The Audley Name and the Domesday Book

 

The information on this page and in the linked file is based on the information in http://domesdaymap.co.uk/
 The Entry for the village of Audley, Staffordshire in the Domesday Book
The file below contains information from the Domesday Book that is relevant to the village of Audley, Staffordshire and the Audley surname.

        The Domesday Book (file last updated 5th January 2014)

The following conclusions can be drawn from the Domesday Book regarding the Audley Name.

      1. There is only one place in the Domessday book called Audley (even though it was spelt Aldidlege). It can therefore be concluded that the Audley surname had developed from this single village. Currently in England there are 5 other places with Audley in their name, it is concluded that those places were named after a person called Audley. It should be noted that although there is single locational source for the Audley surname this does not necessarily mean that that all people with the Audley surname share a Common ancestor. For example a number of unrelated people who lived in the village of Audley could have been styled as ‘of Audley’ which in time reduced to the surname Audley.
      2. The village of Audley was in existence by 1066. P H Reaney in his dictionary of English Surnames proposes that the origin of the Audley name is Old English suggesting that the name is of Saxon origin rather than Norman origin. From this one can conclude that comments such as:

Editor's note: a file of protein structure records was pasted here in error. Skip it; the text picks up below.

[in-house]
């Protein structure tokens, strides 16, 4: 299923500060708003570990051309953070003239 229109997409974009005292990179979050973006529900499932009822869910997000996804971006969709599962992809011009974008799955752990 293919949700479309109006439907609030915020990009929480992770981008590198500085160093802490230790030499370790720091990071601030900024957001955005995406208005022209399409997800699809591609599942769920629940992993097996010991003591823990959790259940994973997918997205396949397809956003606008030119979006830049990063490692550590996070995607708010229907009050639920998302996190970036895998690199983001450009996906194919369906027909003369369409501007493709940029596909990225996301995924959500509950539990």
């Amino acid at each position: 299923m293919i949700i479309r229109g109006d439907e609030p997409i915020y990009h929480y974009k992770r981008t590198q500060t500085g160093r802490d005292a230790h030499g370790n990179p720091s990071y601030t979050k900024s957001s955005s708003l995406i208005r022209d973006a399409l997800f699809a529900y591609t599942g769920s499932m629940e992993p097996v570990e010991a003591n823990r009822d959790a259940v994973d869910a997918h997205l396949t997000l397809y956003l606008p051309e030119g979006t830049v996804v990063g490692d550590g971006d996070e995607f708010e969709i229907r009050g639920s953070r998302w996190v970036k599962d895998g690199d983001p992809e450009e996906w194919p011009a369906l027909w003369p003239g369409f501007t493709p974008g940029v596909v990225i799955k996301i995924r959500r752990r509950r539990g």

• The first known ancestor was a certain Adam de Audleigh or Aldithlega, so named from the paternal estate of Audithlegh in Normandy’ by James Croston FSA and published in 1887 ‘County Families of Lancashire & Cheshire’;

and

            • The first ancestor on record is one Adam de Audithlegh,………, and who derived his name from his paternal estate of Audithlegh in Normandy’ by Lionel M Angus- Butterworth FRGS FZS FSA Scot and published in 1932 (reprinted 1970) ‘ Old Cheshire Families and their Seats’;

are almost certainly incorrect.

From the Domesday book it is more difficult to assess whether the ancestors of early people who bore the title Lord or Baron Audley were Normans who came over with William or Saxons who adopted Norman ways and names to fit in with their overlords. The Domesday book shows:

      1. In 1086 the Lord and Tenant in Chief of Audley was Gamel son of Gruffydd. This appears to be a Saxon Name and not Norman.
      2. In 1886 the Lord and Tenant in Chief of Heighley (where {Z5} Henry de Aldithley built his castle in the 1220s) was King William

The Great Domesday Book